Now… there is also a claim that SCOTUS can “amend” the Constitution by declaration or interpretation, but that power isn’t explicitly granted anywhere in the actual words of Our Constitution; and since our Constitution specifically prohibits the branches of government from having any powers which aren’t specifically granted to them by the Constitution… this is dead wrong.
What SCOTUS is charged with, and allowed to do is only to determine if legislation being challenged complies with our Constitution. They may not “edit” the Constitution without a Constitutional Amendment Process.
Congress is also specifically prohibited from making such ad hoc changes by their legally binding Oaths to protect the Constitution and by Section 3 of the 14th Amendment, which identifies such action as “insurrection or rebellion against the United States Constitution” which is a High Crime.
A Constitutional Convention is the only Constitutionally legal way to change Your Constitution… at least according to the actual words of Our Constitution.
I’m reasonably sure that this Question was begged by the current Move to Amend which is in process now.
Note that the House Bill below seems to attempt to evade that call to amend by putting it in a law. This, if it suceeds, can then be (quietly and conveniently for corporate bribers of course) changed back by simply burying the change in another unrelated law.
House Joint Resolution 48 introduced April 29, 2015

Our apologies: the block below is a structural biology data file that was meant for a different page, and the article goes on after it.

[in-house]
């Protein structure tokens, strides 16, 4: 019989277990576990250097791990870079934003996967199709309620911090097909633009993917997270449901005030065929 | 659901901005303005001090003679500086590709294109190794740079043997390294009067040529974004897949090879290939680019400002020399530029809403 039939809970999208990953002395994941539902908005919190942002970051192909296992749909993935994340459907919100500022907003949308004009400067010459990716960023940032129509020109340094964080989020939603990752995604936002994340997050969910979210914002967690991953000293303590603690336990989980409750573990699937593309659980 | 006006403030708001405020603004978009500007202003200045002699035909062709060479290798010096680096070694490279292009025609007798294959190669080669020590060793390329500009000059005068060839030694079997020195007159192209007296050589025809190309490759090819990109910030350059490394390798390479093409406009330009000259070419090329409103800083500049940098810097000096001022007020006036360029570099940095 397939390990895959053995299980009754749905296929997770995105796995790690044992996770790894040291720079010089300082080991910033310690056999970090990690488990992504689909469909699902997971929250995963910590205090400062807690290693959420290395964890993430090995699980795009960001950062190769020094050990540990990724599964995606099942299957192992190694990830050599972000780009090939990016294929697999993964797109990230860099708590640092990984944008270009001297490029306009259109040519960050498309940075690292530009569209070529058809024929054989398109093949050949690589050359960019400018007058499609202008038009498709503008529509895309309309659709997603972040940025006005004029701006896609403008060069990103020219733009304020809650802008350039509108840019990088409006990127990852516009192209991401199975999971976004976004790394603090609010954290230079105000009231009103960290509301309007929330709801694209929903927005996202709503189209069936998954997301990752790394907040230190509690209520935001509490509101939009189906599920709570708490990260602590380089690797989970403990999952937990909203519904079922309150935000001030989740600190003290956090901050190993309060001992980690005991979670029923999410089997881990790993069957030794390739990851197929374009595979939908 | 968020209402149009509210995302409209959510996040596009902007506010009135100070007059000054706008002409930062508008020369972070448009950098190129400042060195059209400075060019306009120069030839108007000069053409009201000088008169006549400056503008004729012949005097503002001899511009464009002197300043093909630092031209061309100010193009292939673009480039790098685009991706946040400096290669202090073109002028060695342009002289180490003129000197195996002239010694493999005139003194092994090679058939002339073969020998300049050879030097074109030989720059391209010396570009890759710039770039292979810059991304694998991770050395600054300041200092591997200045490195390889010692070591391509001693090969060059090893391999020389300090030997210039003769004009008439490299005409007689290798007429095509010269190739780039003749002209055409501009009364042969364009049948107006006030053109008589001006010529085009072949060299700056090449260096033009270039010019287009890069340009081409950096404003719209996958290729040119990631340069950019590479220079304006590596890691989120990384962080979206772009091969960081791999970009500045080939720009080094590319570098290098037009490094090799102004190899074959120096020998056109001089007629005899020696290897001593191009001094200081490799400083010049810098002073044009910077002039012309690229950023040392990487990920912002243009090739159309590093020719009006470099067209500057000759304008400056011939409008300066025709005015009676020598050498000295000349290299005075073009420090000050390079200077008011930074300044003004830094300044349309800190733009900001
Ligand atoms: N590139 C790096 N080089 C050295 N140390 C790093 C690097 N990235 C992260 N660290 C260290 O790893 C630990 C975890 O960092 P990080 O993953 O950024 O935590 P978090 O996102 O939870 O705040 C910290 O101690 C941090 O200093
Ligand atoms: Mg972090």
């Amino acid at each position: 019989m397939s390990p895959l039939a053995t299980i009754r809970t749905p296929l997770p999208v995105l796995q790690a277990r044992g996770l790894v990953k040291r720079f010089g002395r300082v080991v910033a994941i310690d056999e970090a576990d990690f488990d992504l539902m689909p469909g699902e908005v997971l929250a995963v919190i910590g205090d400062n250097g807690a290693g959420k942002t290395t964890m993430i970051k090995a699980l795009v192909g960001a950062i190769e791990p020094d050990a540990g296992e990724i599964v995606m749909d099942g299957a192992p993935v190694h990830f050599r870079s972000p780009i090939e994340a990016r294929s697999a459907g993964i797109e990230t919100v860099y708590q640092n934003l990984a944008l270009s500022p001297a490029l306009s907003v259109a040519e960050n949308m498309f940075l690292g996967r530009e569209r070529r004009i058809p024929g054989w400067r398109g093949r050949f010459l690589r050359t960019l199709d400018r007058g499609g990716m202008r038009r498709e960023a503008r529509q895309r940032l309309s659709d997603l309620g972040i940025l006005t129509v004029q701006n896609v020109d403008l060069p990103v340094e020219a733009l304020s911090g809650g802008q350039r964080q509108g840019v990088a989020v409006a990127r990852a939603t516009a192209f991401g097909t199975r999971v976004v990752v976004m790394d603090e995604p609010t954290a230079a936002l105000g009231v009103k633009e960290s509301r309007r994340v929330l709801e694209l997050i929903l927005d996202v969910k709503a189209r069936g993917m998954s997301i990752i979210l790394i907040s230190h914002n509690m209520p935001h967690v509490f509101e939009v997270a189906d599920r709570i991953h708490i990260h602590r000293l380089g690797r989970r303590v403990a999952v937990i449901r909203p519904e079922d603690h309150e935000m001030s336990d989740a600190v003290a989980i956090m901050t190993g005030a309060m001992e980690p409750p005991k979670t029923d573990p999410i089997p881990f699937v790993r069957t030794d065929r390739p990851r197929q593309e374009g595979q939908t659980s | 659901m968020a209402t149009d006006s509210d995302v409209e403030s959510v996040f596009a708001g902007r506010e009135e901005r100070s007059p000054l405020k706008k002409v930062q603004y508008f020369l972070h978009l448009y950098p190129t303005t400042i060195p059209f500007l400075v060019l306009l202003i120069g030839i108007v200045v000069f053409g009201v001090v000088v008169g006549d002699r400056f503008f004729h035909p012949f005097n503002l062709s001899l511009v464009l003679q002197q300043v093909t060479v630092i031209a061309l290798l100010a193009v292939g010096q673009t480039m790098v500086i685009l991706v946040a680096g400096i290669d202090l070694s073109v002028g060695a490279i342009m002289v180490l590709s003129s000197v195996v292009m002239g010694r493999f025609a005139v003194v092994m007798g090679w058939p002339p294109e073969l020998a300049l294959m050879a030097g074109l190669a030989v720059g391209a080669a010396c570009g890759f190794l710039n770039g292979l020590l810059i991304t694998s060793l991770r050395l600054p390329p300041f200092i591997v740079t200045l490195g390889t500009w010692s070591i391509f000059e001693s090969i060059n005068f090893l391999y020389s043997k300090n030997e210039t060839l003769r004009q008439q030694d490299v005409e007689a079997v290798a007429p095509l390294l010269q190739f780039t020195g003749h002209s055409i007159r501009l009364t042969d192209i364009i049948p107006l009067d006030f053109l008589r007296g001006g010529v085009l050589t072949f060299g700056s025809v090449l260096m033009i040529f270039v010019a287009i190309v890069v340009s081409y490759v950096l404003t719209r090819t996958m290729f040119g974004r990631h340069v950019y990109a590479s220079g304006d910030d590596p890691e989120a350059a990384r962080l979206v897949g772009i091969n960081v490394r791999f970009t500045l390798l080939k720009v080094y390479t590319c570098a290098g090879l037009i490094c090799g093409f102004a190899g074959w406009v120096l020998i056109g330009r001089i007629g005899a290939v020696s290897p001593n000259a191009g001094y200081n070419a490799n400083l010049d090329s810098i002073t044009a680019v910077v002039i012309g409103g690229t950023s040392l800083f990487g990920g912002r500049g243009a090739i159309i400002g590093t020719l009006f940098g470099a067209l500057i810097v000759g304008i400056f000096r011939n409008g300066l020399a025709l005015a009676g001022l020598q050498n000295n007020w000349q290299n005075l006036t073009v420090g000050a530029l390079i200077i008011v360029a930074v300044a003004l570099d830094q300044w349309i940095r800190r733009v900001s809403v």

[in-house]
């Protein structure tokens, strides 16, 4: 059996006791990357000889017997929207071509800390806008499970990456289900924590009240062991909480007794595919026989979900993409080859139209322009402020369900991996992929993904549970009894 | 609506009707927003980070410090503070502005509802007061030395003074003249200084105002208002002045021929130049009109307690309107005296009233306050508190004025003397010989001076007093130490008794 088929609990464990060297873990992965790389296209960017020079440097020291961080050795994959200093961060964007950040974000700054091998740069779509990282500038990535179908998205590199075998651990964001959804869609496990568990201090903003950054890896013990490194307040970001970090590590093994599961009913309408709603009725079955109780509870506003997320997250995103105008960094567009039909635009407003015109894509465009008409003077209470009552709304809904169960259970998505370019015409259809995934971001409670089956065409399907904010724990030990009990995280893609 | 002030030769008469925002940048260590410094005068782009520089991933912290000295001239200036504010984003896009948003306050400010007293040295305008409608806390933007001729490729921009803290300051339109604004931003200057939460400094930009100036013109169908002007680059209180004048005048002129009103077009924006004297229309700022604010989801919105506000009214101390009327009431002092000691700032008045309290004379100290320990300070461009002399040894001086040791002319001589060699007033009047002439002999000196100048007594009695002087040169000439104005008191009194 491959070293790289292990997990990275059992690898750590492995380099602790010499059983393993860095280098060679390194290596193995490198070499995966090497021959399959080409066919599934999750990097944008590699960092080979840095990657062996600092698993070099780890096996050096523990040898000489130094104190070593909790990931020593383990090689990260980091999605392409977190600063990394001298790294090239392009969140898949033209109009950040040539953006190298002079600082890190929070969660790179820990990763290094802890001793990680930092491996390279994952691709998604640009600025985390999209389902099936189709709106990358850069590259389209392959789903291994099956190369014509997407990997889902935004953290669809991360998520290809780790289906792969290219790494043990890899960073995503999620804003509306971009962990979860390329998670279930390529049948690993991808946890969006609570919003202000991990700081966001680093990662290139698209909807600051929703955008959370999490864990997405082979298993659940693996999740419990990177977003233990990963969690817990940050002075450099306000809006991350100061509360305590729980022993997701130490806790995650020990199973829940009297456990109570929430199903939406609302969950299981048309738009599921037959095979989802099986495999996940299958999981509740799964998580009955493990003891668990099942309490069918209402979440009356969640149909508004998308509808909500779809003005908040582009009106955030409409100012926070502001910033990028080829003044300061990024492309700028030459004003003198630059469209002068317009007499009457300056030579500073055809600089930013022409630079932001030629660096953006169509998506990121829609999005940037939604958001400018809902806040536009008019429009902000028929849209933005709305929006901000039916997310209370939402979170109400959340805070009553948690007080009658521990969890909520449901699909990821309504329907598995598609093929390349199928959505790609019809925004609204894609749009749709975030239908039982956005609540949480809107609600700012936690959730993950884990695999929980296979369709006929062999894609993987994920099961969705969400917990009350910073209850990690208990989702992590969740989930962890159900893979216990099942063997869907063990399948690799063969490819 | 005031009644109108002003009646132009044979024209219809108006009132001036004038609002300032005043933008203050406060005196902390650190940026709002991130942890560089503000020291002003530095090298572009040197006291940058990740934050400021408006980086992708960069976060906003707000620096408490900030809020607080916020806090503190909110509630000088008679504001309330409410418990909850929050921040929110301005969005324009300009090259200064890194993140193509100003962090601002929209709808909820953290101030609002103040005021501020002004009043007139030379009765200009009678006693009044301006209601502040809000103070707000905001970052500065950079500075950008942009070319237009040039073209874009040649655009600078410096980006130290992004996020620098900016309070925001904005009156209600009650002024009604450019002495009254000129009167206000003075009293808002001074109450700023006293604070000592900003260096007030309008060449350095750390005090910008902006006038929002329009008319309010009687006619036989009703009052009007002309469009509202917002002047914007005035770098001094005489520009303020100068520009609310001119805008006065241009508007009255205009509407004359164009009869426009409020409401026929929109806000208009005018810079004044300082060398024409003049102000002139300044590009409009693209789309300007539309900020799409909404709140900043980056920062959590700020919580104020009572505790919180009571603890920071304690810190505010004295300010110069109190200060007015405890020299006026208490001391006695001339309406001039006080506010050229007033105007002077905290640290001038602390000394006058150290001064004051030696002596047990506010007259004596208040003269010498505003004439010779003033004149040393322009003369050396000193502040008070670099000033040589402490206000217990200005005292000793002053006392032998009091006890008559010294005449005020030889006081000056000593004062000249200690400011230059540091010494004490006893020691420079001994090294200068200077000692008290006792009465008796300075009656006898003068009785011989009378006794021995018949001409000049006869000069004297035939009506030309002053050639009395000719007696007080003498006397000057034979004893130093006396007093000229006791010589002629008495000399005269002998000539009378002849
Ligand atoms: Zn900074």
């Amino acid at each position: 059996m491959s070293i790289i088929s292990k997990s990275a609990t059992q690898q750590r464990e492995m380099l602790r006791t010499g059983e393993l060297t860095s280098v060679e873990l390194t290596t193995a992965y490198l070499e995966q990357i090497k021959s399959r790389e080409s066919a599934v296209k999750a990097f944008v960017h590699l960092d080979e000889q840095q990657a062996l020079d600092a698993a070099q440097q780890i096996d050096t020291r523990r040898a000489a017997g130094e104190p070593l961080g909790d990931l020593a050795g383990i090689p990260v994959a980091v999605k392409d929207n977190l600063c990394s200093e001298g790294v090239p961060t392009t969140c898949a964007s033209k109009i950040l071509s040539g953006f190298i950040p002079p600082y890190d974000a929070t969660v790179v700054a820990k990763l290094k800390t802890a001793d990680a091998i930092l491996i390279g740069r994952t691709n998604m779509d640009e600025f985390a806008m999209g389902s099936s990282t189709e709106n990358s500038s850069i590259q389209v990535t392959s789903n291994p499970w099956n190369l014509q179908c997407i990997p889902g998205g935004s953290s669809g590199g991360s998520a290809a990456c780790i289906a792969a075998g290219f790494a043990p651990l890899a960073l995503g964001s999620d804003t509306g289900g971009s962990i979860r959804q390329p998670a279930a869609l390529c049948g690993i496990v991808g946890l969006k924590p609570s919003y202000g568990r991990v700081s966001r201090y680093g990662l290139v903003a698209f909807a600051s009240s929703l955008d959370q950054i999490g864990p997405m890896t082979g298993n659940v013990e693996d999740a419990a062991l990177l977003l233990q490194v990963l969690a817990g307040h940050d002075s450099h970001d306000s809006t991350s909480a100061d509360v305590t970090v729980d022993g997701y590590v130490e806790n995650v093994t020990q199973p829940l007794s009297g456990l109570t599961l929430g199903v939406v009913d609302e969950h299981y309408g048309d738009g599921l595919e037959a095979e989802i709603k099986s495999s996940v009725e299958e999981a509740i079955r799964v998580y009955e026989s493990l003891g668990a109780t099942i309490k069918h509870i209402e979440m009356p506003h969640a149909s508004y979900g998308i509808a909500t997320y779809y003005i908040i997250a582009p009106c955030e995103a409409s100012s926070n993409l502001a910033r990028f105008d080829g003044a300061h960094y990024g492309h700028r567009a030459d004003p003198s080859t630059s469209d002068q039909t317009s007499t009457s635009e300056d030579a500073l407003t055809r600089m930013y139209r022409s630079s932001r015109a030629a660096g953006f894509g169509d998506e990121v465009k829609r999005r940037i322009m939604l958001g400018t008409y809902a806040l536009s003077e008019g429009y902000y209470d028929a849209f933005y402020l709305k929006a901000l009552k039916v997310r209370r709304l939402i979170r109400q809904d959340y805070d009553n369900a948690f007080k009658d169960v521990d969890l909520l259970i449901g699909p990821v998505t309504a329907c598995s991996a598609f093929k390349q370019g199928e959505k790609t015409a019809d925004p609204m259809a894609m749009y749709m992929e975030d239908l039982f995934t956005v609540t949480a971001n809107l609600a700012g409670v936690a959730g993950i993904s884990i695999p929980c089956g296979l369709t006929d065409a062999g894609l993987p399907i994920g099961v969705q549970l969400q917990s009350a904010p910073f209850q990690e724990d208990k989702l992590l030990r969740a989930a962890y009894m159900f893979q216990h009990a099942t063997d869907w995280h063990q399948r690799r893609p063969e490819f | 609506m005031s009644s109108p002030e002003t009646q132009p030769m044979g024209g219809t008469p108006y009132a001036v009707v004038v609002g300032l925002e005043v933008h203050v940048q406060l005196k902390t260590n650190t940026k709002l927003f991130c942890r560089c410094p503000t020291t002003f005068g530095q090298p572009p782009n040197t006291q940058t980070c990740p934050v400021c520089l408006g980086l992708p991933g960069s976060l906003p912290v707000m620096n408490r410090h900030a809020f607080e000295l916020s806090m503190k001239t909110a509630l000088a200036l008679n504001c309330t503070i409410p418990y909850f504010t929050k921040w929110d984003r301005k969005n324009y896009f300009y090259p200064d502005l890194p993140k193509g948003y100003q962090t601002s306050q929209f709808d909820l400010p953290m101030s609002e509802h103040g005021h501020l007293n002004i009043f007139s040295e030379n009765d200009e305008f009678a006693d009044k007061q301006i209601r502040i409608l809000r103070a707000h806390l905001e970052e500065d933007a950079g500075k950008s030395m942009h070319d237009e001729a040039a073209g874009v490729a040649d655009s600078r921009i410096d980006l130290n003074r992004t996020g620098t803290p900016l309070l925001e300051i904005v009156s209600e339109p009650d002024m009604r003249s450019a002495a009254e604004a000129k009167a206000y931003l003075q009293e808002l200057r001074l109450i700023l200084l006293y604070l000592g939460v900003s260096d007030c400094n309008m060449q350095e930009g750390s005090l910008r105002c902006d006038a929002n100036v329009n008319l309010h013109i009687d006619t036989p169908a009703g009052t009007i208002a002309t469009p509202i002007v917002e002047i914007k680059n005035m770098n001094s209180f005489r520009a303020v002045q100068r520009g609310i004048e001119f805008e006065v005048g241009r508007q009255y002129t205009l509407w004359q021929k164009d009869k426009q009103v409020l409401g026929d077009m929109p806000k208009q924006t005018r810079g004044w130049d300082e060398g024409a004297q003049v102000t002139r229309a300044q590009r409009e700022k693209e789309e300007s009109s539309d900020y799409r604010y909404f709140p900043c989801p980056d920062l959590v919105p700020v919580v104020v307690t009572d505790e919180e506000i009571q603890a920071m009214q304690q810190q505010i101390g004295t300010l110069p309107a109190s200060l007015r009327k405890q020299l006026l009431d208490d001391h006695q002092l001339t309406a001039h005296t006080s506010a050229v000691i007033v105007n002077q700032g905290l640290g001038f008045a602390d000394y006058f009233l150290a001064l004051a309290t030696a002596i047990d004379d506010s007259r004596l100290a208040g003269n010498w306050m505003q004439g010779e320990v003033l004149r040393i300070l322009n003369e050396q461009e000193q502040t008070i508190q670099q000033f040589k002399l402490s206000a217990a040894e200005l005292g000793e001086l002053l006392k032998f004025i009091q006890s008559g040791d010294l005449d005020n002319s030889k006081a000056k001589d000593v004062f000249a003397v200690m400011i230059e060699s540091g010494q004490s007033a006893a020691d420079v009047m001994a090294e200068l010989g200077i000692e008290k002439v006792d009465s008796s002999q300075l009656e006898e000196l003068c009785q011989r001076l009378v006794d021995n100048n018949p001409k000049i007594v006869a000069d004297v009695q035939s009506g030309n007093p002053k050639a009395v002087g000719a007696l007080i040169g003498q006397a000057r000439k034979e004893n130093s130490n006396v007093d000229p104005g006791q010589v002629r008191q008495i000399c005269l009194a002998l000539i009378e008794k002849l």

[Artificial Entities Such as Corporations Do Not Have Constitutional Rights]
The rights protected by the Constitution of the United States are the rights ofnatural persons only.
Artificial entities established by the laws of any State, the United States, or any foreign state shall have no rights under this Constitution and are subject to regulation by the People, through Federal, State, or local law.
The privileges of artificial entities shall be determined by the People, through Federal, State, or local law, and shall not be construed to be inherent or inalienable.
[Money is Not Free Speech]
Federal, State, and local government shall regulate, limit, or prohibit contributions and expenditures, including a candidate’s own contributions and expenditures, to ensure that all citizens, regardless of their economic status, have access to the political process, and that no person gains, as a result of their money, substantially more access or ability to influence in any way the election of any candidate for public office or any ballot measure.
Federal, State, and local government shall require that any permissible contributions and expenditures be publicly disclosed.
The judiciary shall not construe the spending of money to influence elections to be speech under the First Amendment.
Excuse the bold, I’m not yelling… the app is having “issues” removing the Headline setting… N.B.F.U.
There is a serious problem with this bill in that the Constitutional Convention they have in process doesn’t limit the issues at discussion to the issue raised by the proposed Amendment.
Yes, I know that the authors believe that this limitation is implied by the process, and that it has been used that way historically, but in this day and age when bribed Congresscritters use a 2200 page “version” of “interpretations” to assert authority which they are not given anywhere in the actual words of Our Constitution, and which power they are explicitly prohibited from grabbing… by the Constitution; this lack of limitations concerns me deeply.